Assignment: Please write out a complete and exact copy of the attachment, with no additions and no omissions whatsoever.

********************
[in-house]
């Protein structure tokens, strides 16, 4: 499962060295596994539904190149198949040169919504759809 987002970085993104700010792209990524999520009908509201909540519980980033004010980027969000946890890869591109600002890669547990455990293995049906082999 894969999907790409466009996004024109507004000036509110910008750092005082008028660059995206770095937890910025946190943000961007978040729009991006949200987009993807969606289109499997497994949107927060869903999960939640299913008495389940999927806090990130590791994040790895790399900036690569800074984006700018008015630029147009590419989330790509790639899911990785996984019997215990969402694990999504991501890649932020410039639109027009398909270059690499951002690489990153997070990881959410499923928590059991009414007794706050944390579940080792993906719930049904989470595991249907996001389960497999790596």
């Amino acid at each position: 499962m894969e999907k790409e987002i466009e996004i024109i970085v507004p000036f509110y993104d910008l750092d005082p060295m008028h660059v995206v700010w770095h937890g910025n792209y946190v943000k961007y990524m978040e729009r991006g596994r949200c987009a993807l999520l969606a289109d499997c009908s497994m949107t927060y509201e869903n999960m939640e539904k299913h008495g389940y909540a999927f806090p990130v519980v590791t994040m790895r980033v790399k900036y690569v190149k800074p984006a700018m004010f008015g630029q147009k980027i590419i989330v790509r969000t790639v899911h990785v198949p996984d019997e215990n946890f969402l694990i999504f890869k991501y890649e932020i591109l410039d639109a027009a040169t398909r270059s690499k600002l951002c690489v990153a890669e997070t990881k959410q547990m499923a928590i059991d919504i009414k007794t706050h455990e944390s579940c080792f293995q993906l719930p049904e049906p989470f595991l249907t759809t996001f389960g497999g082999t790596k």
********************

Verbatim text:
[in-house]
């Protein structure tokens, strides 16, 4: 499962060295596994539904190149198949040169919504759809 987002970085993104700010792209990524999520009908509201909540519980980033004010980027969000946890890869591109600002890669547990455990293995049906082999 894969999907790409466009996004024109507004000036509110910008750092005082008028660059995206770095937890910025946190943000961007978040729009991006949200987009993807969606289109499997497994949107927060869903999960939640299913008495389940999927806090990130590791994040790895790399900036690569800074984006700018008015630029147009590419989330790509790639899911990785996984019997215990969402694990999504991501890649932020410039639109027009398909270059690499951002690489990153997070990881959410499923928590059991009414007794706050944390579940080792993906719930049904989470595991249907996001389960497999790596």
């Amino acid at each position: 499962m894969e999907k790409e987002i466009e996004i024109i970085v507004p000036f509110y993104d910008l750092d005082p060295m008028h660059v995206v700010w770095h937890g910025n792209y946190v943000k961007y990524m978040e729009r991006g596994r949200c987009a993807l999520l969606a289109d499997c009908s497994m949107t927060y509201e869903n999960m939640e539904k299913h008495g389940y909540a999927f806090p990130v519980v590791t994040m790895r980033v790399k900036y690569v190149k800074p984006a700018m004010f008015g630029q147009k980027i590419i989330v790509r969000t790639v899911h990785v198949p996984d019997e215990n946890f969402l694990i999504f890869k991501y890649e932020i591109l410039d639109a027009a040169t398909r270059s690499k600002l951002c690489v990153a890669e997070t990881k959410q547990m499923a928590i059991d919504i009414k007794t706050h455990e944390s579940c080792f293995q993906l719930p049904e049906p989470f595991l249907t759809t996001f389960g497999g082999t790596k």